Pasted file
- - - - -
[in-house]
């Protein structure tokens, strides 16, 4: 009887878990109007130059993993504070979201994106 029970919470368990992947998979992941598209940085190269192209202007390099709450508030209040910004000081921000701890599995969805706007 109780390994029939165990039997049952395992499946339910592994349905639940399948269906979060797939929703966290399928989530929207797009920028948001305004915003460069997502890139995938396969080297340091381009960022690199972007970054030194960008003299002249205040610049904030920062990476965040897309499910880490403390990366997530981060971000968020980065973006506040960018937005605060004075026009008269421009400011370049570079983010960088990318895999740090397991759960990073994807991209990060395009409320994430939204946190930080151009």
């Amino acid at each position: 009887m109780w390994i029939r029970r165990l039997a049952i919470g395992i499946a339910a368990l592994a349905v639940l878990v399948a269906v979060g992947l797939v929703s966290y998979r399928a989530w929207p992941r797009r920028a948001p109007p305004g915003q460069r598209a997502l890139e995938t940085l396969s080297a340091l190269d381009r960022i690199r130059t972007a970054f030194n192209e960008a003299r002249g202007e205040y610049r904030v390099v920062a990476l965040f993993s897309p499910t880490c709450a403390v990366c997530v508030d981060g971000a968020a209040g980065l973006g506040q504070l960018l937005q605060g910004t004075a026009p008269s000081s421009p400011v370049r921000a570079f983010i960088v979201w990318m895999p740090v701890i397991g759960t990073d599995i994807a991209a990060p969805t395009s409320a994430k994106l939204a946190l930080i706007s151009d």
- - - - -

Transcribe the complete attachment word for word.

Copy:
[in-house]
């Protein structure tokens, strides 16, 4: 009887878990109007130059993993504070979201994106 029970919470368990992947998979992941598209940085190269192209202007390099709450508030209040910004000081921000701890599995969805706007 109780390994029939165990039997049952395992499946339910592994349905639940399948269906979060797939929703966290399928989530929207797009920028948001305004915003460069997502890139995938396969080297340091381009960022690199972007970054030194960008003299002249205040610049904030920062990476965040897309499910880490403390990366997530981060971000968020980065973006506040960018937005605060004075026009008269421009400011370049570079983010960088990318895999740090397991759960990073994807991209990060395009409320994430939204946190930080151009």
């Amino acid at each position: 009887m109780w390994i029939r029970r165990l039997a049952i919470g395992i499946a339910a368990l592994a349905v639940l878990v399948a269906v979060g992947l797939v929703s966290y998979r399928a989530w929207p992941r797009r920028a948001p109007p305004g915003q460069r598209a997502l890139e995938t940085l396969s080297a340091l190269d381009r960022i690199r130059t972007a970054f030194n192209e960008a003299r002249g202007e205040y610049r904030v390099v920062a990476l965040f993993s897309p499910t880490c709450a403390v990366c997530v508030d981060g971000a968020a209040g980065l973006g506040q504070l960018l937005q605060g910004t004075a026009p008269s000081s421009p400011v370049r921000a570079f983010i960088v979201w990318m895999p740090v701890i397991g759960t990073d599995i994807a991209a990060p969805t395009s409320a994430k994106l939204a946190l930080i706007s151009d």